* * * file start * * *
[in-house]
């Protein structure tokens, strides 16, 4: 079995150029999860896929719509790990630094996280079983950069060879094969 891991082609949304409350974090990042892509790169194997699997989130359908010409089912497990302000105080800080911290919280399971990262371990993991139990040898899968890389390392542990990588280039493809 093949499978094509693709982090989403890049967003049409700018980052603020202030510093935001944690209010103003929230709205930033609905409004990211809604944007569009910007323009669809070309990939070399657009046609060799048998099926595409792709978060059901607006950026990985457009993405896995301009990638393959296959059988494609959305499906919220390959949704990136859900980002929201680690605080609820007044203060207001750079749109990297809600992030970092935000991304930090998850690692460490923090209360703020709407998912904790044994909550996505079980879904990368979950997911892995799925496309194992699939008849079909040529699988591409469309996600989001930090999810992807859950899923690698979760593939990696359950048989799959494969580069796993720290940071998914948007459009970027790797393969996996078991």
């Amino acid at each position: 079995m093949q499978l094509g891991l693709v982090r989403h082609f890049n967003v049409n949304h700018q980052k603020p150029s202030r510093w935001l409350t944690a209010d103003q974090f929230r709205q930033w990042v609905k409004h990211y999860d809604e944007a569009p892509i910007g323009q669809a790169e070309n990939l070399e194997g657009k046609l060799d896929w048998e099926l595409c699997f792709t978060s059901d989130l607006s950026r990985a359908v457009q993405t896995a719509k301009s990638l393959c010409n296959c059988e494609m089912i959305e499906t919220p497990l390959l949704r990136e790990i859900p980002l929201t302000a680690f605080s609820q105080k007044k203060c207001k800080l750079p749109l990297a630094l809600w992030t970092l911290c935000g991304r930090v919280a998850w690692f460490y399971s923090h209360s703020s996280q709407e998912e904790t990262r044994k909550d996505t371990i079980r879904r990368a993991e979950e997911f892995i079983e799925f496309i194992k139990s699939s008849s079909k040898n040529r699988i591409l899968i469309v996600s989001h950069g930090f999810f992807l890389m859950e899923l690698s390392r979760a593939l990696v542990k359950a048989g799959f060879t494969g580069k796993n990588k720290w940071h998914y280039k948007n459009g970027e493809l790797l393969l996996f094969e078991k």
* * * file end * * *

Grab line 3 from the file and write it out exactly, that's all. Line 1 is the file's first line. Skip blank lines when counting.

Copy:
């Amino acid at each position: 079995m093949q499978l094509g891991l693709v982090r989403h082609f890049n967003v049409n949304h700018q980052k603020p150029s202030r510093w935001l409350t944690a209010d103003q974090f929230r709205q930033w990042v609905k409004h990211y999860d809604e944007a569009p892509i910007g323009q669809a790169e070309n990939l070399e194997g657009k046609l060799d896929w048998e099926l595409c699997f792709t978060s059901d989130l607006s950026r990985a359908v457009q993405t896995a719509k301009s990638l393959c010409n296959c059988e494609m089912i959305e499906t919220p497990l390959l949704r990136e790990i859900p980002l929201t302000a680690f605080s609820q105080k007044k203060c207001k800080l750079p749109l990297a630094l809600w992030t970092l911290c935000g991304r930090v919280a998850w690692f460490y399971s923090h209360s703020s996280q709407e998912e904790t990262r044994k909550d996505t371990i079980r879904r990368a993991e979950e997911f892995i079983e799925f496309i194992k139990s699939s008849s079909k040898n040529r699988i591409l899968i469309v996600s989001h950069g930090f999810f992807l890389m859950e899923l690698s390392r979760a593939l990696v542990k359950a048989g799959f060879t494969g580069k796993n990588k720290w940071h998914y280039k948007n459009g970027e493809l790797l393969l996996f094969e078991k």